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Research Group

Ben Bensadon, PhD
Ben Bensadon, PhD

Dr. Benjamin A. Bensadon is Assistant Professor of Clinical Biomedical Science, Department of Integrated Medical Science, Geriatric Medicine section, Charles E. Schmidt College of Medicine, Florida Atlantic University. In this role he develops, implements, and evaluates training curricula, both in classroom and clinical settings, for medical students and residents, as well as other health sciences trainees. After completing doctoral psychology training at the University of Florida, Dr. Bensadon pursued a Postdoctoral Clinical Research Fellowship in the Donald W. Reynolds Department of Geriatric Medicine, University of Oklahoma Health Sciences Center.

Dr. Bensadon has worked clinically in multiple capacities including long term care/rehabilitation, outpatient primary care, and specialty settings (e.g., memory disorders clinic, university student counseling). He has conducted clinical research on the impact of beliefs (confidence & aging stereotypes) on older adult memory performance, as well as a randomized controlled trial of the efficacy of brief cognitive-behavioral therapy for older veterans living with chronic heart failure and/or lung disease (i.e., COPD).  He was recently invited to co-author a book chapter on management decisions in mild cognitive impairment (Clinics in Geriatric Medicine), and is Editor of a forthcoming book co-written by physicians and psychologists titled Psychology and Geriatrics: Integrated Care for an Aging Nation (Elsevier).

Dr. Bensadon has lectured and published about shaping perceptions of medical trainees, geriatric behavioral health, coping with chronic disease, cultural competence, caregiving, and the links between cognitive aging, beliefs, and attitudes.

Desmond O'Neill, MD
Desmond O'Neill, MD

As a medical undergraduate of Trinity College Dublin, Professor O'Neill spent a year in Marseilles as a volunteer with an NGO working with older people. He subsequently trained as a geriatrician in Dublin and the University of Bristol, UK. Currently he is the senior academic in Medical Gerontology at the TCD campus at the Adelaide and Meath Hospital in Tallaght. His focus of research is rooted in gerontology and the neurosciences, with a strong emphasis on the humanities.

Desmond's major field of research is that of transportation, aging and older drivers. Professor O'Neill is the TCD partner in the Healthy Aging Research Project, Ireland's first iteration of a longitudinal study on aging. He was a co-founder of the Irish Heart Foundation Council on Stroke in 1997 and remains its chairman. He has been the chair of both the Irish government working group on Elder Abuse and the subsequent National Implementation Group for Services for Elder Abuse. He is a founder board member and current secretary of the European Union Geriatric Medical Society.

His interest in the humanities and aging is based in a strong belief in their key role in understanding aging and in particular societal responses to aging. Activities include a major symposium and symphonic concert in 2004 with the National Symphony Orchestra of Ireland on the theme of music and age-related neurological disease ("A Stroke of Genius"), as well as the production of a CD of music composed in later life.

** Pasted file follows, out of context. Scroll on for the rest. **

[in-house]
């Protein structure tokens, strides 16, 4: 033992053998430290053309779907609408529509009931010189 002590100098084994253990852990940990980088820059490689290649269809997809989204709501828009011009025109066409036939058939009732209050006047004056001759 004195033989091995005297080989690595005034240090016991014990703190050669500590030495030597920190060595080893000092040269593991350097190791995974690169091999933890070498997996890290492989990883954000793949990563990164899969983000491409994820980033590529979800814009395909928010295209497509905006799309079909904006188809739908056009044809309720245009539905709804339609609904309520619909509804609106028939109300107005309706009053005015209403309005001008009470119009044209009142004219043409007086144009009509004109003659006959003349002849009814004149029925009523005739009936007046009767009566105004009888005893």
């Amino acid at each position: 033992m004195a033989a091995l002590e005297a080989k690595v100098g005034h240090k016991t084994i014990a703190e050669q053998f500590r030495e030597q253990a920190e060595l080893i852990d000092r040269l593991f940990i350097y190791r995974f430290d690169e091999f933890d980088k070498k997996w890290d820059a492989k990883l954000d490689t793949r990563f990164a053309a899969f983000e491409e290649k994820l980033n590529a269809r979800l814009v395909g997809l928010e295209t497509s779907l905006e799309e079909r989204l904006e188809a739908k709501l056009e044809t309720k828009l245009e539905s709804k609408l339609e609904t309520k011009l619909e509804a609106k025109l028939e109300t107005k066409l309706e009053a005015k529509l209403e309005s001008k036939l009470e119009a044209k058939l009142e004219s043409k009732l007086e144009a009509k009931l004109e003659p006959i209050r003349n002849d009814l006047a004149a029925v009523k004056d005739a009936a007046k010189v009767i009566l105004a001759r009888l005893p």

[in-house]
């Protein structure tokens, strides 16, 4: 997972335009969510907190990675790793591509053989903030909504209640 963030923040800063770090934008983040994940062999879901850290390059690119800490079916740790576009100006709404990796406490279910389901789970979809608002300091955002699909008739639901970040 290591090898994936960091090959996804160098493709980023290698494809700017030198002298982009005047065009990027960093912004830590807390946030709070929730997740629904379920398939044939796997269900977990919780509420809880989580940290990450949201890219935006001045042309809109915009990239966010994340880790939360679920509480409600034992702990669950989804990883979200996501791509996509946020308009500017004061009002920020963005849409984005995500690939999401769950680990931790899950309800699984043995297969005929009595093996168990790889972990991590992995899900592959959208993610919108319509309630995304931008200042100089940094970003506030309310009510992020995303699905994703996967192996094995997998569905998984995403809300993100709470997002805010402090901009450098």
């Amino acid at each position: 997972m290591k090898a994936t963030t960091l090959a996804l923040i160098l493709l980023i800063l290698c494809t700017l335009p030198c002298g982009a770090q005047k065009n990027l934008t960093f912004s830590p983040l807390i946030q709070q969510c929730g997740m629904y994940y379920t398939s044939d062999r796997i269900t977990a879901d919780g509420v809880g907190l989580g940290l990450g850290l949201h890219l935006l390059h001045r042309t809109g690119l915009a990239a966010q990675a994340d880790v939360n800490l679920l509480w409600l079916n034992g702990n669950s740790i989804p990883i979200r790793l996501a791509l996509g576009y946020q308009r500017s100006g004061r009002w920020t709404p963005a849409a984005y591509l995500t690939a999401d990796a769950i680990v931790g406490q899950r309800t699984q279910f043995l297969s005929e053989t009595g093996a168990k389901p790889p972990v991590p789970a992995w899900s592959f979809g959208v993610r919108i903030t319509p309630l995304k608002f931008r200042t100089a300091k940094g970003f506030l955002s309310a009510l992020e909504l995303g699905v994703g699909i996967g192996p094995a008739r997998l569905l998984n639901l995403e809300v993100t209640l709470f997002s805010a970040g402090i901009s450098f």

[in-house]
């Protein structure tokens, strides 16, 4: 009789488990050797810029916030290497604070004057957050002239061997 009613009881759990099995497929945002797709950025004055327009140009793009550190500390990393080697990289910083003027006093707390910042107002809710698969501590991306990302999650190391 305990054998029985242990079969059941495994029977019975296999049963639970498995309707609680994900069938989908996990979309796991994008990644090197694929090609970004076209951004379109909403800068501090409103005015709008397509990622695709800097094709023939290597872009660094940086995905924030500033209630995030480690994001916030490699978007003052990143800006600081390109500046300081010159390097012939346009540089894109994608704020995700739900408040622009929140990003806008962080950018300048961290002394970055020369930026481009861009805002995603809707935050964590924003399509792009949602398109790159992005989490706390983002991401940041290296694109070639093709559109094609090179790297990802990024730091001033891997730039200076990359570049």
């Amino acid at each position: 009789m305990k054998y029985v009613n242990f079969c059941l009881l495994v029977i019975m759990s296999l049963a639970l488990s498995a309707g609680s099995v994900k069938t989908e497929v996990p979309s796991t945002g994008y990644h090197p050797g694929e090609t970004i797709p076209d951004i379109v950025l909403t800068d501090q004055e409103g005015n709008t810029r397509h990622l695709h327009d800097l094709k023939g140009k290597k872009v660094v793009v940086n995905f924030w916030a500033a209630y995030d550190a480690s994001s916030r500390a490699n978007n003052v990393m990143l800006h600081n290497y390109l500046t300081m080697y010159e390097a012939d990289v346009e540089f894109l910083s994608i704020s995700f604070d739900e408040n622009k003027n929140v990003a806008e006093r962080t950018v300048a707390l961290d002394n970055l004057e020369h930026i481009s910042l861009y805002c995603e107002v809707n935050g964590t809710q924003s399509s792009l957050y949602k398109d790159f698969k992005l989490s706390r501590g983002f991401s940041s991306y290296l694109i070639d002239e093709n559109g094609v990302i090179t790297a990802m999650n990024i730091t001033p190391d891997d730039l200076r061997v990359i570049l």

Germaine L Odenheimer, MD
Germaine L Odenheimer, MD

Germaine L Odenheimer, MD, is board certified in neurology and fellowship trained in geriatric medicine. She was a MacArthur Foundation Scholar with the Research Network on Successful Aging, a founding member of the National Transportation Research Board's Committee for Safe Mobility of Older Persons, and co-founder and past chair of the Geriatric Neurology Section in the American Academy of Neurology. She has served on medical advisory boards to driver licensing agencies in three states.

Her academic interests relate to how aging and diseased brains impact our ability to function in our homes and communities. The primary area of her clinical research has been in the area of driving safety in the elderly and what roles the driver, family, doctor and state play in determining driving safety and privileges.

Jon Antin, PhD - Research Group
Jon Antin, PhD

Jon Antin, PhD, CHFP is Director of the Center for Vulnerable Road User Safety (CVRUS) at the Virginia Tech Transportation Institute (VTTI).  CVRUS personnel conduct research and outreach activities focused on enhancing safety and mobility for all vulnerable road users including: senior and teen drivers, bicyclists, and pedestrians.  Dr. Antin also serves as the Safe Mobility for Vulnerable Road Users subject matter expert for the National Center for Surface Transportation Safety Research.

Over the past five years, Dr. Antin has served in the role of Co-Principal Investigator (P.I.) and Project Manager for the oversight and integration aspects of the SHRP 2 Naturalistic Driving Study (NDS) – the largest full-scale NDS ever undertaken and the model for similar emerging efforts around the globe (including the Australian NDS, a collaboration with VTTI and for which he serves as VTTI’s P.I.).  Dr. Antin is also currently serving as P.I. on several senior driver safety projects emphasizing the effects of senior driver capability, behavior, and training on road safety.  He recently led VTTI’s successful efforts to establish a Graduate Certificate in the Human Factors of Transportation Safety, a unique multi-disciplinary curriculum for which he currently serves as Administrative Coordinator.